What on earth is a “Hospitality Charge,” as seen at Bruegger’s Bagels in the Minneapolis airport? There’s signage explaining that a 4.5% surcharge is added on top of menu prices to cover ‘hospitality’ but also explains that this is not a tip and does not go to workers. (HT: Paul H.)
- Menu prices appear to be 4.3% lower than they actually are. The price of an item listed at $10 on the menu is not $10, it is $10.45. How can this be allowed?
- And what is this surcharge even for? There’s not even a narrative that it provides anything other than undefined hospitality – and it doesn’t go to the people providing hospitality.
It’s expensive to operate in airports. Rents are high, and a percentage of total sales is often taken by the airport as well. Usually these fees either reduce charges to airlines, or a portion are distributed back to airlines directly. In the case of Minneapolis – St. Paul airport the major beneficiary would be Delta Air Lines.
- HMSHost has the concessions contract, and they’re part of a multi-billion dollar revenue conglomerate.
- The more money they take in, the better off Delta is.
I first ran into restaurant surcharges at the San Francisco airport years ago. Businesses with more than 20 employees have to either provide employee health benefits or pay into a fund for uninsured residents that do not qualify for Medicare or Medi-Cal. It’s a cost of doing business that’s required in the jurisdiction so it should be part of the price and it comes across as sneaky, almost fraudulent when imposed as a surcharge. But that isn’t everything that’s going on.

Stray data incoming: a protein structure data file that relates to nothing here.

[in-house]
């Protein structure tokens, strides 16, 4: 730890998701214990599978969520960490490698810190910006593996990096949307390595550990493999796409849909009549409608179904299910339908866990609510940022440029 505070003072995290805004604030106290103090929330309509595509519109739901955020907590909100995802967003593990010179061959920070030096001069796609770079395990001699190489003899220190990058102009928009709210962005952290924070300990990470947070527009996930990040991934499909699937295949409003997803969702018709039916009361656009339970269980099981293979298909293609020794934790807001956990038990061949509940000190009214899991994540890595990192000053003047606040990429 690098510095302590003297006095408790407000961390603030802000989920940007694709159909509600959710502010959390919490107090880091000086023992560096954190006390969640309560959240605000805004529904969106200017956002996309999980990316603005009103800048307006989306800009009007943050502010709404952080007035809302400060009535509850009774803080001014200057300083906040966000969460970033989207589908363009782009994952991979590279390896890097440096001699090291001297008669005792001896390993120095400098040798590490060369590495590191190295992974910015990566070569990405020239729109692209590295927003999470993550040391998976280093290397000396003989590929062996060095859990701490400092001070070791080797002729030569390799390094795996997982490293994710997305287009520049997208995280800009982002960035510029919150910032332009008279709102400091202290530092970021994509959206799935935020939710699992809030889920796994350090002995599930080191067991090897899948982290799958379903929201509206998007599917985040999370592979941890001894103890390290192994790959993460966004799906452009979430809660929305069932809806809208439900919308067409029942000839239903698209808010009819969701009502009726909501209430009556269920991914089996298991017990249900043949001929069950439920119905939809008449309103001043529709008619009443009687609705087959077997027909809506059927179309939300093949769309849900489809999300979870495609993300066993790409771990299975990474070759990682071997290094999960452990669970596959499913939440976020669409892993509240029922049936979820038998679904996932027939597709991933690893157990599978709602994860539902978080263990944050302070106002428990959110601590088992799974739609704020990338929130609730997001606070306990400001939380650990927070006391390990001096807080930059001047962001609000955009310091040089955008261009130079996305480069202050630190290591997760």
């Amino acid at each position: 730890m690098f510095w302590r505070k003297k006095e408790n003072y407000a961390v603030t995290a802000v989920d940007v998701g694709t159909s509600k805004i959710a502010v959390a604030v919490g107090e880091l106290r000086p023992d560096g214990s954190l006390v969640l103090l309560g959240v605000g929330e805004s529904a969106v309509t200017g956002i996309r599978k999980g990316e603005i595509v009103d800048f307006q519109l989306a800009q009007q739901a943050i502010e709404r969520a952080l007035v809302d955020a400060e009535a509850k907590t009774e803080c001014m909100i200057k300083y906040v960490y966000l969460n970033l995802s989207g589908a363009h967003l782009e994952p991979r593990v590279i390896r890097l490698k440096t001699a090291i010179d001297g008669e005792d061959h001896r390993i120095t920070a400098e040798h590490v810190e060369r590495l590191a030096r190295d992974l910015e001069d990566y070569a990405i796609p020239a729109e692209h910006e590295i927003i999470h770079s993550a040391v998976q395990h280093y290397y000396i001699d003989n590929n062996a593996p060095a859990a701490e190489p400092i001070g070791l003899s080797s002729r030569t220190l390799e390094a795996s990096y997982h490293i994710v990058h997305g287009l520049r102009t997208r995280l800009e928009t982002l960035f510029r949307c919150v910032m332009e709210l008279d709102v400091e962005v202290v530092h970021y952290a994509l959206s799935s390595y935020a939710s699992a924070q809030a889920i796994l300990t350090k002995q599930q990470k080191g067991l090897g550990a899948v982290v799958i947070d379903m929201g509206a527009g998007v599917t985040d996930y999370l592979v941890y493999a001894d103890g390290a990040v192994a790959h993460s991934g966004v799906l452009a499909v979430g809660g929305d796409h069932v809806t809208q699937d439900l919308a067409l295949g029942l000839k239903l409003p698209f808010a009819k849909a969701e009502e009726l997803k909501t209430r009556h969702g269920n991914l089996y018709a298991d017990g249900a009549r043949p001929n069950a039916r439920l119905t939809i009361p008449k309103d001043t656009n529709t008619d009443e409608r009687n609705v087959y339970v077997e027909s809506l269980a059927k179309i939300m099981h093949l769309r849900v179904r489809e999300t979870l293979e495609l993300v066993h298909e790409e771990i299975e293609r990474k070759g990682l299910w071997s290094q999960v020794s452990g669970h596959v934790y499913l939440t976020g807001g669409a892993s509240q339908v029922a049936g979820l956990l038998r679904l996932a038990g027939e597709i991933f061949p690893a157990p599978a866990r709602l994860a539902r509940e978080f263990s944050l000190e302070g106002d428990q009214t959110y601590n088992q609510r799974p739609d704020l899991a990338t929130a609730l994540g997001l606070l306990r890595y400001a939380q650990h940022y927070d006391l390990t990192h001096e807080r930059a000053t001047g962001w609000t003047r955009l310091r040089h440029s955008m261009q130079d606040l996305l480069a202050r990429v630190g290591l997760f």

In Washington, DC the voter-approved Initiative 82 eliminated the ‘tip credit’ that allowed restaurants to pay $5.35 an hour. The $17 minimum wage applies, and restaurants have responded by adding surcharges.
One way I’ve heard restaurant owners and managers there explain why they are doing this instead of raising the price of meals is interesting – it isn’t just “we want to trick customers who will think that prices are lower and then be surprised by the bill.” Instead they want customers to see that amount as a surcharge and have the opportunity to offset with lower tips.
If they find they can attract workers at $17, they don’t need tips to increase the wage. It’s an explicit way to shift a portion of what patrons used to spend on a meal from direct employee compensation to the bottom line of the restaurants themselves.
The Biden administration has a war on fees, but board members of the Minneapolis Airports Commission don’t seem to be listening, and neither is the D.C. City Council.